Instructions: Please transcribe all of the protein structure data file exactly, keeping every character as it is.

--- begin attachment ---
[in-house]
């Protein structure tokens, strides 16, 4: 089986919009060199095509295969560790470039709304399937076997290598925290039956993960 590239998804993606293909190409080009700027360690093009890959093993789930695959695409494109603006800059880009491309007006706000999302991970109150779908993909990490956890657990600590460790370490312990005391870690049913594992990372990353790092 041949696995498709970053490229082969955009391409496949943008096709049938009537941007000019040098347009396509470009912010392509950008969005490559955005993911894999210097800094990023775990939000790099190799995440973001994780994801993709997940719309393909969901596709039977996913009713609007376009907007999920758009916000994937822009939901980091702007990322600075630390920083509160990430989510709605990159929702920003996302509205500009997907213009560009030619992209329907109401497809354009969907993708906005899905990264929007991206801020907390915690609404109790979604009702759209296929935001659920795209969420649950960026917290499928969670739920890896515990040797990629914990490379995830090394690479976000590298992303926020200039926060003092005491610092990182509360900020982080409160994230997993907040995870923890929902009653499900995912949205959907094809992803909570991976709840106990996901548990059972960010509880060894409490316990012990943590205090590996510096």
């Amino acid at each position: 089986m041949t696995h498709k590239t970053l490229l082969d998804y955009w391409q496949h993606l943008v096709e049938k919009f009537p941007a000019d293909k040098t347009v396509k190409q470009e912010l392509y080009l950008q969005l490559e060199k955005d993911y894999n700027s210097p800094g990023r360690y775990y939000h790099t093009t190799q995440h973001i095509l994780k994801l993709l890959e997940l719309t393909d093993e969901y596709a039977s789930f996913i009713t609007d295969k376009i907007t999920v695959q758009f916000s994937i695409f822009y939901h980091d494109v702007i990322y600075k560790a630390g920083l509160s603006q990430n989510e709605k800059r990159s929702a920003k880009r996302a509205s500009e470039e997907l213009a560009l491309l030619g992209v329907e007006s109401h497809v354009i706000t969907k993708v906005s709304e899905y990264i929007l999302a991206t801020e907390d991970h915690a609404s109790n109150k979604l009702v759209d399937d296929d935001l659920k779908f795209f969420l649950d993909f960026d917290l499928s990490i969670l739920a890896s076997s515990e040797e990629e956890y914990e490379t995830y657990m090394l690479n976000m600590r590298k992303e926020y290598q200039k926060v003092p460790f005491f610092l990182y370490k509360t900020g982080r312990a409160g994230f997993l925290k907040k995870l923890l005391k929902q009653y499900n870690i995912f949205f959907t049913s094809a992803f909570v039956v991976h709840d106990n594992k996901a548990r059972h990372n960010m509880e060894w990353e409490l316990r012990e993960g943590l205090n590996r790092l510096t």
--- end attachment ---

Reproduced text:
[in-house]
């Protein structure tokens, strides 16, 4: 089986919009060199095509295969560790470039709304399937076997290598925290039956993960 590239998804993606293909190409080009700027360690093009890959093993789930695959695409494109603006800059880009491309007006706000999302991970109150779908993909990490956890657990600590460790370490312990005391870690049913594992990372990353790092 041949696995498709970053490229082969955009391409496949943008096709049938009537941007000019040098347009396509470009912010392509950008969005490559955005993911894999210097800094990023775990939000790099190799995440973001994780994801993709997940719309393909969901596709039977996913009713609007376009907007999920758009916000994937822009939901980091702007990322600075630390920083509160990430989510709605990159929702920003996302509205500009997907213009560009030619992209329907109401497809354009969907993708906005899905990264929007991206801020907390915690609404109790979604009702759209296929935001659920795209969420649950960026917290499928969670739920890896515990040797990629914990490379995830090394690479976000590298992303926020200039926060003092005491610092990182509360900020982080409160994230997993907040995870923890929902009653499900995912949205959907094809992803909570991976709840106990996901548990059972960010509880060894409490316990012990943590205090590996510096």
């Amino acid at each position: 089986m041949t696995h498709k590239t970053l490229l082969d998804y955009w391409q496949h993606l943008v096709e049938k919009f009537p941007a000019d293909k040098t347009v396509k190409q470009e912010l392509y080009l950008q969005l490559e060199k955005d993911y894999n700027s210097p800094g990023r360690y775990y939000h790099t093009t190799q995440h973001i095509l994780k994801l993709l890959e997940l719309t393909d093993e969901y596709a039977s789930f996913i009713t609007d295969k376009i907007t999920v695959q758009f916000s994937i695409f822009y939901h980091d494109v702007i990322y600075k560790a630390g920083l509160s603006q990430n989510e709605k800059r990159s929702a920003k880009r996302a509205s500009e470039e997907l213009a560009l491309l030619g992209v329907e007006s109401h497809v354009i706000t969907k993708v906005s709304e899905y990264i929007l999302a991206t801020e907390d991970h915690a609404s109790n109150k979604l009702v759209d399937d296929d935001l659920k779908f795209f969420l649950d993909f960026d917290l499928s990490i969670l739920a890896s076997s515990e040797e990629e956890y914990e490379t995830y657990m090394l690479n976000m600590r590298k992303e926020y290598q200039k926060v003092p460790f005491f610092l990182y370490k509360t900020g982080r312990a409160g994230f997993l925290k907040k995870l923890l005391k929902q009653y499900n870690i995912f949205f959907t049913s094809a992803f909570v039956v991976h709840d106990n594992k996901a548990r059972h990372n960010m509880e060894w990353e409490l316990r012990e993960g943590l205090n590996r790092l510096t």